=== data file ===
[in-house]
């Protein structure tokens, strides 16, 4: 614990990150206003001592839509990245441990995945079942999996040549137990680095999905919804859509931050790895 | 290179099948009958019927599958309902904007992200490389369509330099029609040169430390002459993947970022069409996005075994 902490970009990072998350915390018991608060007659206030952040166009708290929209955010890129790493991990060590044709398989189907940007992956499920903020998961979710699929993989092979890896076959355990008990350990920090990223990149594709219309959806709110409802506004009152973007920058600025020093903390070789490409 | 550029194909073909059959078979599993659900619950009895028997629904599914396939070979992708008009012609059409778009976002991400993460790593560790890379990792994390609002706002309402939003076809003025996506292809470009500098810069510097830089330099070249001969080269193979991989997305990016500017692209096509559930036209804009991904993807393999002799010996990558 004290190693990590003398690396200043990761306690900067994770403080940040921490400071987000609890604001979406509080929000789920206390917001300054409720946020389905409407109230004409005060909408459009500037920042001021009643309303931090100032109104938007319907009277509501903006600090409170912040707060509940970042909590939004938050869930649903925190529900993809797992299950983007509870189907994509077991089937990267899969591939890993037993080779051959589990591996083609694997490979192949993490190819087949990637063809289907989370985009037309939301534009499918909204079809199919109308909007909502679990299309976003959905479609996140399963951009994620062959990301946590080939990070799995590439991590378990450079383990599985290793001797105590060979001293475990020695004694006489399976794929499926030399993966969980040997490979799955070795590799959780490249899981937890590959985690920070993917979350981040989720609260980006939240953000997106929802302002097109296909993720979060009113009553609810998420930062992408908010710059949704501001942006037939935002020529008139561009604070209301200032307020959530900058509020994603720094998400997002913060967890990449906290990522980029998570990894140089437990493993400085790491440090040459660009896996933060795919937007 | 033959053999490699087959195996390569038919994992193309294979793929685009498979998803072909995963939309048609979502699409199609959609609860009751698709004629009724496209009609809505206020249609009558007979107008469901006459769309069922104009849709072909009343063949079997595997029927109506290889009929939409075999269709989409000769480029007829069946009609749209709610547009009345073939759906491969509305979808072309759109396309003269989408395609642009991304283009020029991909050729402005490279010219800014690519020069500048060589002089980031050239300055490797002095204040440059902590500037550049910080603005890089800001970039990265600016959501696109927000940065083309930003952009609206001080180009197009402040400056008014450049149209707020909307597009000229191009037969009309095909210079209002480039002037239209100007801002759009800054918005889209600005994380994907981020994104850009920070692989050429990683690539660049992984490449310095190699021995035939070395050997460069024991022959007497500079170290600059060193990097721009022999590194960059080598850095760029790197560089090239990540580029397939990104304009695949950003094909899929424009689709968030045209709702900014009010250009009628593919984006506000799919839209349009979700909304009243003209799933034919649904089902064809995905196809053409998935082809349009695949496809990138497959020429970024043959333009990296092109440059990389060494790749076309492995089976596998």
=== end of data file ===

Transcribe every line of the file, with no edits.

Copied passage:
[in-house]
């Protein structure tokens, strides 16, 4: 614990990150206003001592839509990245441990995945079942999996040549137990680095999905919804859509931050790895 | 290179099948009958019927599958309902904007992200490389369509330099029609040169430390002459993947970022069409996005075994 902490970009990072998350915390018991608060007659206030952040166009708290929209955010890129790493991990060590044709398989189907940007992956499920903020998961979710699929993989092979890896076959355990008990350990920090990223990149594709219309959806709110409802506004009152973007920058600025020093903390070789490409 | 550029194909073909059959078979599993659900619950009895028997629904599914396939070979992708008009012609059409778009976002991400993460790593560790890379990792994390609002706002309402939003076809003025996506292809470009500098810069510097830089330099070249001969080269193979991989997305990016500017692209096509559930036209804009991904993807393999002799010996990558 004290190693990590003398690396200043990761306690900067994770403080940040921490400071987000609890604001979406509080929000789920206390917001300054409720946020389905409407109230004409005060909408459009500037920042001021009643309303931090100032109104938007319907009277509501903006600090409170912040707060509940970042909590939004938050869930649903925190529900993809797992299950983007509870189907994509077991089937990267899969591939890993037993080779051959589990591996083609694997490979192949993490190819087949990637063809289907989370985009037309939301534009499918909204079809199919109308909007909502679990299309976003959905479609996140399963951009994620062959990301946590080939990070799995590439991590378990450079383990599985290793001797105590060979001293475990020695004694006489399976794929499926030399993966969980040997490979799955070795590799959780490249899981937890590959985690920070993917979350981040989720609260980006939240953000997106929802302002097109296909993720979060009113009553609810998420930062992408908010710059949704501001942006037939935002020529008139561009604070209301200032307020959530900058509020994603720094998400997002913060967890990449906290990522980029998570990894140089437990493993400085790491440090040459660009896996933060795919937007 | 033959053999490699087959195996390569038919994992193309294979793929685009498979998803072909995963939309048609979502699409199609959609609860009751698709004629009724496209009609809505206020249609009558007979107008469901006459769309069922104009849709072909009343063949079997595997029927109506290889009929939409075999269709989409000769480029007829069946009609749209709610547009009345073939759906491969509305979808072309759109396309003269989408395609642009991304283009020029991909050729402005490279010219800014690519020069500048060589002089980031050239300055490797002095204040440059902590500037550049910080603005890089800001970039990265600016959501696109927000940065083309930003952009609206001080180009197009402040400056008014450049149209707020909307597009000229191009037969009309095909210079209002480039002037239209100007801002759009800054918005889209600005994380994907981020994104850009920070692989050429990683690539660049992984490449310095190699021995035939070395050997460069024991022959007497500079170290600059060193990097721009022999590194960059080598850095760029790197560089090239990540580029397939990104304009695949950003094909899929424009689709968030045209709702900014009010250009009628593919984006506000799919839209349009979700909304009243003209799933034919649904089902064809995905196809053409998935082809349009695949496809990138497959020429970024043959333009990296092109440059990389060494790749076309492995089976596998």